As the weather continued to improve our party encountered Mr Bligh and his fellow cricketers many times, not only on the promenading decks, but in the ship’s staterooms as well. Although I never spoke a word to him during these encounters, I felt his eyes return to me over and over again. At one stage, as an entertainment, the ship’s officers challenged the sportsmen on board to a tug-of-war. When Mr Bligh took his turn he seemed to injure his wrist during the exertions. It was a few evenings later that the Clarkes were due to sit at the captain’s table for dinner. To my delight, Lady Janet informed me I would be accompanying them on this special occasion; that a suitable young lady from below decks had been hired to put the children to bed for the night. In my careful preparations for the dinner I had the feeling that, for me, this night would be auspicious, maybe even a turning point. I had little inkling, though, just how momentous it would prove to be. To his dying day my dear Ivo claimed he took no part in the arrangements at that high table, but on being seated I discovered my place-card was sited along side his. My suspicions fell on Lady Janet, but when I politely queried her on a later occasion, she feigned no knowledge.
From the commencement of the meal Mr Bligh was most attentive, seemingly wanting to know all about my life at Rupertswood, my employer’s country estate. I noticed that the poor man’s wrist was tightly bound and asked if it was healing. As I did so, I unthinkingly laid my hand on his arm. Mr Bligh then reached for my hand and raised it, this time fully to his lips, proceeding to kiss it most fervently. He didn’t seem to care who was watching. I duly noted that Lady Janet again had not missed the unexpected display of affection from a gentleman barely of my acquaintance
It was at that instance I knew. This fine vision of British manhood would become important in my life. As the night wore on we talked and talked, almost oblivious to those around us. Mr Bligh seemed to consume a goodly amount of wine to the degree that, by the time dessert was served, he seemed to be somewhat agitated. He finally leaned in closer to my side and whispered in my ear, ‘I simply must see you again at he earliest convenient opportunity.’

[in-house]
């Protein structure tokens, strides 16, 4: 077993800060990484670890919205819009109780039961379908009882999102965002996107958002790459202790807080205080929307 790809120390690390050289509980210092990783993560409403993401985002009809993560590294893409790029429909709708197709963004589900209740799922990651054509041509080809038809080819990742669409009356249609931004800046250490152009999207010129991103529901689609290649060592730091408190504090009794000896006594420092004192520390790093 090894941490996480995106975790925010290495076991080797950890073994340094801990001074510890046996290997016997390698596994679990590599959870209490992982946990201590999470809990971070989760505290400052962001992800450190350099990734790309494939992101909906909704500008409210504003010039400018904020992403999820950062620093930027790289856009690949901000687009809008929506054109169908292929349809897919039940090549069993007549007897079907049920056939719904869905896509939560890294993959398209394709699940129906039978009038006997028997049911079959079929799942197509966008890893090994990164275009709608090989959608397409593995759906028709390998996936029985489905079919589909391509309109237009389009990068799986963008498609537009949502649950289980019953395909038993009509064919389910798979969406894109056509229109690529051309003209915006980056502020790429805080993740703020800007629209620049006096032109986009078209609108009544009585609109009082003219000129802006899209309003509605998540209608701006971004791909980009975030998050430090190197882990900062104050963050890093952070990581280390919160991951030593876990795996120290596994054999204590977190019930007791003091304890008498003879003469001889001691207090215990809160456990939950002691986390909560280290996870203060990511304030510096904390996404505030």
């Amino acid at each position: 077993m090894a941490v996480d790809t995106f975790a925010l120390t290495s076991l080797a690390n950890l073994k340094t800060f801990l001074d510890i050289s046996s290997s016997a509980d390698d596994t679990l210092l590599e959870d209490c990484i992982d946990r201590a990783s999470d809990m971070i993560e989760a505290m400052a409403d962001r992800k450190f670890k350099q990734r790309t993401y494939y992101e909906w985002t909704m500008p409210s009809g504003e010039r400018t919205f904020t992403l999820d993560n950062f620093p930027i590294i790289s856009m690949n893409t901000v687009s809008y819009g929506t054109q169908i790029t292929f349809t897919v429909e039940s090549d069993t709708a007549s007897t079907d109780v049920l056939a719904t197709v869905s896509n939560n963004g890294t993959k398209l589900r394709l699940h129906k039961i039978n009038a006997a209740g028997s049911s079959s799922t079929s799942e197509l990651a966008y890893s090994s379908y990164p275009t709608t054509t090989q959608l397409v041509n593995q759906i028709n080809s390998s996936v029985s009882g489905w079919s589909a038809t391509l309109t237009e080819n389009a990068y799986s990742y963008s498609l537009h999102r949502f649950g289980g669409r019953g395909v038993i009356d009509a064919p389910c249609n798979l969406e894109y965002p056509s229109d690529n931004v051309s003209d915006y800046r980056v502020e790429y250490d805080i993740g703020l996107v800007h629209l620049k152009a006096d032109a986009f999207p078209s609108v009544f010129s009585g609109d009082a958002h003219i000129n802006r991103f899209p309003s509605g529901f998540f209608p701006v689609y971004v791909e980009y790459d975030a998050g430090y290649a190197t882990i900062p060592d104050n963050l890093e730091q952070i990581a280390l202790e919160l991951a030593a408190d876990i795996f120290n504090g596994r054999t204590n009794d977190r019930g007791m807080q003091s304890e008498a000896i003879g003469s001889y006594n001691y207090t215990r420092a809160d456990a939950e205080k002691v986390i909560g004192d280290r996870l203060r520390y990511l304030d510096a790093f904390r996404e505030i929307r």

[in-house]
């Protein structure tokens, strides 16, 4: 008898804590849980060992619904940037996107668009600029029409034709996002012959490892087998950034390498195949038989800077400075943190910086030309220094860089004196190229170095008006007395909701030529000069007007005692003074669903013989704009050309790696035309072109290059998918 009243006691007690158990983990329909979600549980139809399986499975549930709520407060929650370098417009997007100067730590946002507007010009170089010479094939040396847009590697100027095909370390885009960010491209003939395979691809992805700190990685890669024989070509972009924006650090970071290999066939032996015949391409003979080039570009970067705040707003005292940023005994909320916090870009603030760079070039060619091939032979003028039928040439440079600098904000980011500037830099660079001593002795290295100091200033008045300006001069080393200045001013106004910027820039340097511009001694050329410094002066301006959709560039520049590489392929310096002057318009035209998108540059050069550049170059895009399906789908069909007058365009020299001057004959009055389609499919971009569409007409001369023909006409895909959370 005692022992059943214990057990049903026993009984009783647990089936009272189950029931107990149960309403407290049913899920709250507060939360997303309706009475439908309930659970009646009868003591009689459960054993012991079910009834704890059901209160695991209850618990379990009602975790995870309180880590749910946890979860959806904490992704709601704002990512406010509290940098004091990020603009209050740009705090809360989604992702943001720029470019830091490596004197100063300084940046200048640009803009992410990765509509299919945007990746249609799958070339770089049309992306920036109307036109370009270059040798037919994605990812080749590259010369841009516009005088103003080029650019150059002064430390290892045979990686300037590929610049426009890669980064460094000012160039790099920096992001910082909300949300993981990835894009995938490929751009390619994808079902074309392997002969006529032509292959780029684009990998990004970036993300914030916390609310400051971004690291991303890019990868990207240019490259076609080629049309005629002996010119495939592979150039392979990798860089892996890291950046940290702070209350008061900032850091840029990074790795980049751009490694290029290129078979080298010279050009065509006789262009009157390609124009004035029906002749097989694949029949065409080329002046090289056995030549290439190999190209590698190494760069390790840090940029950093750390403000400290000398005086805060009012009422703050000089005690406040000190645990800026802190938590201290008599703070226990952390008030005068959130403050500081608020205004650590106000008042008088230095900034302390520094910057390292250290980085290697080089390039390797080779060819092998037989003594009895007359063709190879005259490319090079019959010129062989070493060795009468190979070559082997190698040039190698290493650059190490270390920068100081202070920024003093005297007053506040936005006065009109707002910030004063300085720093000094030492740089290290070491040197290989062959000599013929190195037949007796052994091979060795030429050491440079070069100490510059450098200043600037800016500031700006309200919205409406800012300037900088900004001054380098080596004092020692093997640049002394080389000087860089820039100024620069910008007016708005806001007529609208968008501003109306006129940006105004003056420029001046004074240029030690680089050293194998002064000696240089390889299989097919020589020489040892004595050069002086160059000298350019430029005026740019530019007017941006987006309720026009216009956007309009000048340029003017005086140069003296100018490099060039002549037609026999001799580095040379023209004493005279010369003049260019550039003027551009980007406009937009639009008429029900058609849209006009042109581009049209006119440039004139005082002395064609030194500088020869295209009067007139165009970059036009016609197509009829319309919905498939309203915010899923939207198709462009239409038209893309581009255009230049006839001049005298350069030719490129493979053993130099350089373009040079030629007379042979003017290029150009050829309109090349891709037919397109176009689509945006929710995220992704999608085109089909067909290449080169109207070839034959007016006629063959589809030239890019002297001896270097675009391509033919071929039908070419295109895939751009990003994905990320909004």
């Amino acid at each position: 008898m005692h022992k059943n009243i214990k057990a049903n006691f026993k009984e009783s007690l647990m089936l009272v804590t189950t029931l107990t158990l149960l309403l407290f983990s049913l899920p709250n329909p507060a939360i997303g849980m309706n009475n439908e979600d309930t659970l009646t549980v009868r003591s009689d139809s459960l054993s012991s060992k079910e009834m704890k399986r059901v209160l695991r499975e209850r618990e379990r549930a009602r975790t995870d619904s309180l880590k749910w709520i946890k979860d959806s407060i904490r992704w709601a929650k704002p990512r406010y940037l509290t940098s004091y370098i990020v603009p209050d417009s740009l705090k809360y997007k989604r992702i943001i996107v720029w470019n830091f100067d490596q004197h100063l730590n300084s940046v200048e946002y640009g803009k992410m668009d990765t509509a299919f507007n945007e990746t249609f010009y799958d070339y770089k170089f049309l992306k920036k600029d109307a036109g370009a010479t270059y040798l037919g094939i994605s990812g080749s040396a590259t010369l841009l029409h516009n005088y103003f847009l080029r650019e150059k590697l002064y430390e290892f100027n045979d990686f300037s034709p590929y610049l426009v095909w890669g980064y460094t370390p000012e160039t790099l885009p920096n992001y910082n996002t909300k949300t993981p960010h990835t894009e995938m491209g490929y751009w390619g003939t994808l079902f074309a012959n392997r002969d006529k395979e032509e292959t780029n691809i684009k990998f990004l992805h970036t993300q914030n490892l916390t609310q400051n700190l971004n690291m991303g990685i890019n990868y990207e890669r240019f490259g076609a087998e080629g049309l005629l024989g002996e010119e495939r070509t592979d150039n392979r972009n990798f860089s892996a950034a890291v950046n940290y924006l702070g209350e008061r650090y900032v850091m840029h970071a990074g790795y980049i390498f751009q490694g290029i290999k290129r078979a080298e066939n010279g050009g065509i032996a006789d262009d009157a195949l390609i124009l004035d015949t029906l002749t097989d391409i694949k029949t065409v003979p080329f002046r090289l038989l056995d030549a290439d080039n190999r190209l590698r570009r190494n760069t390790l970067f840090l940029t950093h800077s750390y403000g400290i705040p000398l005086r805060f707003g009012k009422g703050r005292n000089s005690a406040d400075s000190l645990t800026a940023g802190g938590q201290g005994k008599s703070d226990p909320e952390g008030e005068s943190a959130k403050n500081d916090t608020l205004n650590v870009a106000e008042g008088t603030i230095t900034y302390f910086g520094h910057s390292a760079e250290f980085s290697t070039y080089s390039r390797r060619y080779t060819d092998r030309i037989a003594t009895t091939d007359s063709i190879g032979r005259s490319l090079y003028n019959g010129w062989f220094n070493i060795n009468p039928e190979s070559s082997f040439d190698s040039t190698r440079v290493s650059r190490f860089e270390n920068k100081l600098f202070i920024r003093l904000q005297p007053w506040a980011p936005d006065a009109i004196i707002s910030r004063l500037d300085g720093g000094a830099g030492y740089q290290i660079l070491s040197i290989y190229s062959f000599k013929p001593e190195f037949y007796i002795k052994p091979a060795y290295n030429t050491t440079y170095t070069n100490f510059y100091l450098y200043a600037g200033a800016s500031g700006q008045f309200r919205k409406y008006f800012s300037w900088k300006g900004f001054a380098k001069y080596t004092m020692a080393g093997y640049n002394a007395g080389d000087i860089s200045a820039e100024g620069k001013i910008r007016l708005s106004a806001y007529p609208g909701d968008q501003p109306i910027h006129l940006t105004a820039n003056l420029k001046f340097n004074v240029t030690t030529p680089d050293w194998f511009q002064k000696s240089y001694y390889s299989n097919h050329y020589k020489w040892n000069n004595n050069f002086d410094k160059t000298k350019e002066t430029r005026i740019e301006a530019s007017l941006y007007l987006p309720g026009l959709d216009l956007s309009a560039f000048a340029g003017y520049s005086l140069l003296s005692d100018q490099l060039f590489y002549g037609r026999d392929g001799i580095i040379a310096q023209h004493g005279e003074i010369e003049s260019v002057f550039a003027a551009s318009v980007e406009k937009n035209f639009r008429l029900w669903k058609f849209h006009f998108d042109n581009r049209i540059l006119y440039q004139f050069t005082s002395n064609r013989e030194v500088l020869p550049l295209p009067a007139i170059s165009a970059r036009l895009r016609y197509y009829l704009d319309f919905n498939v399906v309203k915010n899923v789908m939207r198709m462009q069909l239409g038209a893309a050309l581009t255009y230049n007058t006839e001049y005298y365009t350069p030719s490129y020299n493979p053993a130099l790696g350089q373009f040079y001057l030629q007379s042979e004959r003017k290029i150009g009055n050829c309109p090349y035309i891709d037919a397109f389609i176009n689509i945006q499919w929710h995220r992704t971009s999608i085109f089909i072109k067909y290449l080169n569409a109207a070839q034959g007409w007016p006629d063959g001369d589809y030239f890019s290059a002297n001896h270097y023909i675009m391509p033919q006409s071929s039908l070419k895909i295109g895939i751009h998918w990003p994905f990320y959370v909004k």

Doing so was not easy – he had his duties and I had mine. But in Lady Janet I soon found I had a discreet ally. The morning after our meal, at high table, she took me aside and indeed asked if there were ‘feelings’ developing between myself and Mr Bligh. I replied in the affirmative. She told me she thought that news was wonderful, continuing by asking if she could be of assistance in ‘helping the relationship along’, as she put it. I confided to her my admirer’s final request to which the good Lady replied that I was to leave it to her – she would see to a suitable arrangement. After that it became quite easy to organise our assignations. Lady Janet became an effective conduit between myself and the man who was quickly winning my heart. There could be no suspicion attached to her passing on notes between myself and Mr Bligh as this was done entirely in Sir William’s presence. If he was privy to what was occurring I had no way of knowing.
By this means we communicated throughout the remainder of the voyage and we gained enough time together for a true fondness to develop between us, albeit it with precious little privacy. Still, by the time we rounded the Cape of Good Hope and set forth into the Indian Ocean we had shared embraces, kisses and confessed our fealty to each other. I also knew by then he was a man of some means – was regarded as a future leader of men, off the sporting field as well as on it. By then he had truly become my very dear Ivo.
The SS Peshawar’s journey to Australia was not without incident. Off the coast of Ceylon the boat collided with the barque Glenroy. English paceman Morley was so injured he took very little part in the games on colonial soil and died soon after his return to his home country.
The English Touring Team
As our battered craft docked at Port Adelaide Ivo and I knew the time was not far off before we would be forced to be parted. He had ceremonies to attend in the South Australian capital, as well as some matches to play against the locals. Our party, meanwhile, would carry on to Port Phillip. By now Lady Janet was very much out in the open as my co-conspirator in managing time with Ivo. Prior to disembarkation she saw to it that our suite of cabins were empty well before time so my beau and I could say our farewells unseen. It was there that I felt for the first time the ardour of Ivo’s longing for me. Although I was determined to remain chaste till my wedding day – be that with he or some other suitor – his physicality had a powerful effect on me. I found myself swooning on more than one occasion.
Wonderfully, the first two test matches between the MCC and the combined antipodean team were to be contested in Melbourne. My good lady saw to it that Ivo was a constant presence around Rupertswood, when his schedule permitted. By then, as a result of our times spent in each other’s close company, he knew all there was to know about me, down to my inner most thoughts. He was privy to the fact that my father, John Morphy, had migrated to Victoria and in 1836 met and married my mother, Elizabeth Styles. He knew my childhood was spent in nearby Beechworth. I came into the world in 1860, soon making the discovery I already had six siblings preceding me. But I was very fortunate in being quick with my letters and adept at the keyboard. He knew that, with the latter, I had achieved some modest local fame, to the degree that the Clarke’s took me on as their children’s governess and music teacher.